A model demonstrates waterproof function of Galaxy Note 7 smartphone during its launching ceremony in Seoul, South Korea, Aug. 11, 2016. REUTERS/Kim Hong-Ji

Samsung announced Friday that the discontinuation of the Galaxy Note 7 smartphone will cost the company roughly $3 billion in the current and the next quarter. This, coupled with an earlier loss estimate of $2.3 billion in the third quarter, brings the total losses accrued due to the crisis to roughly $5.3 billion.

“Moving forward, Samsung Electronics plans to normalize its mobile business by expanding sales of flagship models such as the Galaxy S7 and Galaxy S7 edge,” the company said in a statement. “Additionally, the company will focus on enhancing product safety for consumers by making significant changes in its quality assurance processes.”

The Galaxy S8 — the next phone in the S series — is expected to come out early next year.

“What's important is whether the flagship S7 can fill the gap left by the Note 7, and how much trust Samsung can regain from consumers by the time the S8 comes out,” Park Jung-hoon, a fund manager at HDC Asset Management, told Reuters.

In September, after reports emerged that the devices’ batteries were exploding, Samsung recalled roughly 2.5 million phones. However, even the replacement devices issued with different batteries reportedly began catching fire, forcing the company to stop their sale.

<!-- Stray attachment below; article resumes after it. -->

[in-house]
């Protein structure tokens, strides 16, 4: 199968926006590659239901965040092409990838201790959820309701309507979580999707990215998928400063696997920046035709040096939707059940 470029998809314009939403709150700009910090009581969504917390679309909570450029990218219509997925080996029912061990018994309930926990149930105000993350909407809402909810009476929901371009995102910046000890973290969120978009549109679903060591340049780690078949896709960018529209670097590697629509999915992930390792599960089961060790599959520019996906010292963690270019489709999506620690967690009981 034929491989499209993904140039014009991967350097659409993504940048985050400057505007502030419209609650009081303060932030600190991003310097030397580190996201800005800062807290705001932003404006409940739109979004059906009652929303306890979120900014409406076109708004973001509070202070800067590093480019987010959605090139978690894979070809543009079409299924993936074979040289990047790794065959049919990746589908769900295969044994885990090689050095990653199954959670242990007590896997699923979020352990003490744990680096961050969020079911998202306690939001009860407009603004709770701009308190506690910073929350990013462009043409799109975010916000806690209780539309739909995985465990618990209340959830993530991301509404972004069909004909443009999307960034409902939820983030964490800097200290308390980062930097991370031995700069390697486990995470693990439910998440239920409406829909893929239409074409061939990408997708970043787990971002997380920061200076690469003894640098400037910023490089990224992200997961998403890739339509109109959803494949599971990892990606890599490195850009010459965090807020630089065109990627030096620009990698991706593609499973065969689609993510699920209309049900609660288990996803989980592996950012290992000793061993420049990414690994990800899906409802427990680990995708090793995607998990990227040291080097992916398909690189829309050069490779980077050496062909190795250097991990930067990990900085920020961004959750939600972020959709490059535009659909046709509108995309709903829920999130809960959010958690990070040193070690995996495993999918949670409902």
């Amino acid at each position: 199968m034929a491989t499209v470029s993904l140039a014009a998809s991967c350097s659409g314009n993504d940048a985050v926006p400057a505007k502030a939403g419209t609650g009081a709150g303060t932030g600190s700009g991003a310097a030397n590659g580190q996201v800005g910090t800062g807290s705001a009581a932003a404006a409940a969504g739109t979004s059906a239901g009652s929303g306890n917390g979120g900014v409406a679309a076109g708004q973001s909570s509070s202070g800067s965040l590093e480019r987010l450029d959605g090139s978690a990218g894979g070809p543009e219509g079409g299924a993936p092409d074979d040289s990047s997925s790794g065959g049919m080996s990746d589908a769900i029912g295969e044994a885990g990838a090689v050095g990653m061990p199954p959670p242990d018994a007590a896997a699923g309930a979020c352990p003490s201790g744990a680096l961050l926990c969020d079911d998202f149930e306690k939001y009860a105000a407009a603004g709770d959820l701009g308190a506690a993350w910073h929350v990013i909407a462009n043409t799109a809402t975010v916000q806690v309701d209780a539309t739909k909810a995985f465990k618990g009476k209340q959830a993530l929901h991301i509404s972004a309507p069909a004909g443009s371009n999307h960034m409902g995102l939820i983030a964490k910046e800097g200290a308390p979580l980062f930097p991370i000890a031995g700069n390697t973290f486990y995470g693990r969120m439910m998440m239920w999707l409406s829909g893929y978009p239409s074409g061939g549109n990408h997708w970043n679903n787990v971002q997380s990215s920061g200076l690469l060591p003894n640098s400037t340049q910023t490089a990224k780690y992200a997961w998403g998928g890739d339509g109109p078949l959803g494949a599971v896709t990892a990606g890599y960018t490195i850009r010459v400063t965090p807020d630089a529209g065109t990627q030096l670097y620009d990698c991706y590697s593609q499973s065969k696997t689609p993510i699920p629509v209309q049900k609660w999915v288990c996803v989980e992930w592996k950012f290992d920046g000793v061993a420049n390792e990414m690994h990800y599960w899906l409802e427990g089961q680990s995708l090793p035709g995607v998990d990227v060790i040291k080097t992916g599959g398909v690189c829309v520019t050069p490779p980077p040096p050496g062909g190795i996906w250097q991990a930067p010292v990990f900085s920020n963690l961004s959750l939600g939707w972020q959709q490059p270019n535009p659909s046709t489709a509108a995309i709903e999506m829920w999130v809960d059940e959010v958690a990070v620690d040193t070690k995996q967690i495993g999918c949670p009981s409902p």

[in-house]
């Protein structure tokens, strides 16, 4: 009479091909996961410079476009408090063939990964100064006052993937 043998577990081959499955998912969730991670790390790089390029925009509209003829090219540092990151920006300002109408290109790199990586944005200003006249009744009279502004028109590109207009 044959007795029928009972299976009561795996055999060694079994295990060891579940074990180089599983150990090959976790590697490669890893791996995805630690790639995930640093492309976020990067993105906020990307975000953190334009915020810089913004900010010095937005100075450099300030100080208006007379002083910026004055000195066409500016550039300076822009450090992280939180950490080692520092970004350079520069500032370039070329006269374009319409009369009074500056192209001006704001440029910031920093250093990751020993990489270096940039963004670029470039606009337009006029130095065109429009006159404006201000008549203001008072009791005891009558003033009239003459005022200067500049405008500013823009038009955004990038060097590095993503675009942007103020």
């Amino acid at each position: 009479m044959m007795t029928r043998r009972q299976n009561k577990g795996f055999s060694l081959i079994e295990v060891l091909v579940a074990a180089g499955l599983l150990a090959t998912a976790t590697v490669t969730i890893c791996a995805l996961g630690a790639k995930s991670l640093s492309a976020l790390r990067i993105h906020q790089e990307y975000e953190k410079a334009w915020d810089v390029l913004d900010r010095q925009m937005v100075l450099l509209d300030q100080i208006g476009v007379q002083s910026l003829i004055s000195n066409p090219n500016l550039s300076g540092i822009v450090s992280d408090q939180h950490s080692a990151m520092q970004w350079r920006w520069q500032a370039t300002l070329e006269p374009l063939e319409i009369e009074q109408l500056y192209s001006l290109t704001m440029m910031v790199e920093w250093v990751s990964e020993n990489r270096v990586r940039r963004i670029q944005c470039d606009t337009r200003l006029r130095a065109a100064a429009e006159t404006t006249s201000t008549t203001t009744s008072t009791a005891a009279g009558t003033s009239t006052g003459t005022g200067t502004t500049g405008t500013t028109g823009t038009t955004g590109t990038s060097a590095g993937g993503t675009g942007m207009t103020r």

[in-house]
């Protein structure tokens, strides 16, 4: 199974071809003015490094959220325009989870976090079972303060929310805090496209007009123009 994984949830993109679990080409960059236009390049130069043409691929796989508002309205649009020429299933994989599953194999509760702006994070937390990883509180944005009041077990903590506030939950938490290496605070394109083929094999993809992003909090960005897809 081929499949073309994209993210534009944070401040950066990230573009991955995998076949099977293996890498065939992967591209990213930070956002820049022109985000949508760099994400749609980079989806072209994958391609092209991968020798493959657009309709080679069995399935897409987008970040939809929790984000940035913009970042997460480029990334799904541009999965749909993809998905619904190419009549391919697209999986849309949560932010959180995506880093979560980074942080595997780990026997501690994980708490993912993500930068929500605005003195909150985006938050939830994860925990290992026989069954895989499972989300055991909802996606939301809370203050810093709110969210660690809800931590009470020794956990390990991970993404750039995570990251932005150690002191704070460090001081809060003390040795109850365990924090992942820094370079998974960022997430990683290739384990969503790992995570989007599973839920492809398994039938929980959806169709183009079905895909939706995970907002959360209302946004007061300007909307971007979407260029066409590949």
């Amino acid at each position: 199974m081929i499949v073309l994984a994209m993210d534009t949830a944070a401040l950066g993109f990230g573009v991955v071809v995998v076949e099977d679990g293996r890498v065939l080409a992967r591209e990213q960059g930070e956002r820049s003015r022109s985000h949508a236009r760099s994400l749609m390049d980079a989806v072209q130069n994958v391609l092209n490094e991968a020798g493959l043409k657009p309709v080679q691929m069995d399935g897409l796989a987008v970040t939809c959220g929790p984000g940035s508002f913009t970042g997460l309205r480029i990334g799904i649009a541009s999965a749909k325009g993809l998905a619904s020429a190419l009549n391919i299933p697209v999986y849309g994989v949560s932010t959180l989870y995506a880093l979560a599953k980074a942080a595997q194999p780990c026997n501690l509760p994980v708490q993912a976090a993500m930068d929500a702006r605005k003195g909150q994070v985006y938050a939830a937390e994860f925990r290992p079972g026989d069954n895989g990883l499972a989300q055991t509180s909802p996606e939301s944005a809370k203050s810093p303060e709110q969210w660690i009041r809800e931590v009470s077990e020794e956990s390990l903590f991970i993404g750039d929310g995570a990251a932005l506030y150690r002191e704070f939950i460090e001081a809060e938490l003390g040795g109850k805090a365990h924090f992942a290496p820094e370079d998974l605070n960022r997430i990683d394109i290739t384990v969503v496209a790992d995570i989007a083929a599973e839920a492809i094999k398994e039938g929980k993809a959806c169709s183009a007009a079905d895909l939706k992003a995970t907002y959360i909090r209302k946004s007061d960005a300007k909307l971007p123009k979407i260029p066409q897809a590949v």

On Wednesday — a day after it permanently halted the production of its Galaxy Note 7 smartphones — Samsung announced that it was slashing its third-quarter profit forecast by a third. The company now expects a profit of 5.2 trillion won ($4.6 billion) in the July-September quarter, down from 7.8 trillion won it forecast last week.

“The sales impact on other models remains unclear,” Kim Sung-soo, a fund manager at LS Asset Management, which owns Samsung shares, told Reuters. “The end of the premium model will damage Samsung's brand, and hurt demand for its other models. It is difficult to measure such impact.”

According to an analyst cited by the Wall Street Journal, however, the negative impact of the Note 7 fiasco is likely to be short-lived, primarily because of the absence of a high-end Android smartphone alternative in the market.

Samsung’s shares on Korea Exchange have dropped 7.6 percent this week. However, on Friday, the company’s shares were up 1.6 percent during afternoon trade.